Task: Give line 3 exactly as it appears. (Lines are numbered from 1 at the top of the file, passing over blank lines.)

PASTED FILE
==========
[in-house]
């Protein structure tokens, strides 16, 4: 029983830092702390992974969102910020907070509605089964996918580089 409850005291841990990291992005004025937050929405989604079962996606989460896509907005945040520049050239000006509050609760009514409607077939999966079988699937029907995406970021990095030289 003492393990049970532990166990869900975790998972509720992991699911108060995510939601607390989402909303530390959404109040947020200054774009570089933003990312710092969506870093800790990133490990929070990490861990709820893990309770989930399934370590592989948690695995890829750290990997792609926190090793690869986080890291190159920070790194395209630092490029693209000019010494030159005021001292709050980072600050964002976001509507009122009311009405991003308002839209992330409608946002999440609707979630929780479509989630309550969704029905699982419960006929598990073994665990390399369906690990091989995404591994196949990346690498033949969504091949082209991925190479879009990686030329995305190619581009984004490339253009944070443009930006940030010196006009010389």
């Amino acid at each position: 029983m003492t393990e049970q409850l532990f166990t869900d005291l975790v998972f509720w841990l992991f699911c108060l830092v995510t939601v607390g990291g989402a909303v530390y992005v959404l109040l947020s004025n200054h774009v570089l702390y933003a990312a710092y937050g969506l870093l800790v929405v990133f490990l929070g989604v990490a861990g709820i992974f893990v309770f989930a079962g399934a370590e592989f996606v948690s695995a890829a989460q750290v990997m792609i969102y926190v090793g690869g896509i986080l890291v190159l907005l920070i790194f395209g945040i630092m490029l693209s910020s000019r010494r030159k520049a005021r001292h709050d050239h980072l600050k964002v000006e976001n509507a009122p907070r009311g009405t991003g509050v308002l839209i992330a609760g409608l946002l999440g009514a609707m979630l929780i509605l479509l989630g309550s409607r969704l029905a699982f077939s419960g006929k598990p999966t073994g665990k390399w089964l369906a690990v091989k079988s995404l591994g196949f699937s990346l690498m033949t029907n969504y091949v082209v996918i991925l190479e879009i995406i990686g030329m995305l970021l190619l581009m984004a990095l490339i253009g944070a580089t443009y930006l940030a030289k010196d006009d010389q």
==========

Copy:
């Amino acid at each position: 029983m003492t393990e049970q409850l532990f166990t869900d005291l975790v998972f509720w841990l992991f699911c108060l830092v995510t939601v607390g990291g989402a909303v530390y992005v959404l109040l947020s004025n200054h774009v570089l702390y933003a990312a710092y937050g969506l870093l800790v929405v990133f490990l929070g989604v990490a861990g709820i992974f893990v309770f989930a079962g399934a370590e592989f996606v948690s695995a890829a989460q750290v990997m792609i969102y926190v090793g690869g896509i986080l890291v190159l907005l920070i790194f395209g945040i630092m490029l693209s910020s000019r010494r030159k520049a005021r001292h709050d050239h980072l600050k964002v000006e976001n509507a009122p907070r009311g009405t991003g509050v308002l839209i992330a609760g409608l946002l999440g009514a609707m979630l929780i509605l479509l989630g309550s409607r969704l029905a699982f077939s419960g006929k598990p999966t073994g665990k390399w089964l369906a690990v091989k079988s995404l591994g196949f699937s990346l690498m033949t029907n969504y091949v082209v996918i991925l190479e879009i995406i990686g030329m995305l970021l190619l581009m984004a990095l490339i253009g944070a580089t443009y930006l940030a030289k010196d006009d010389q």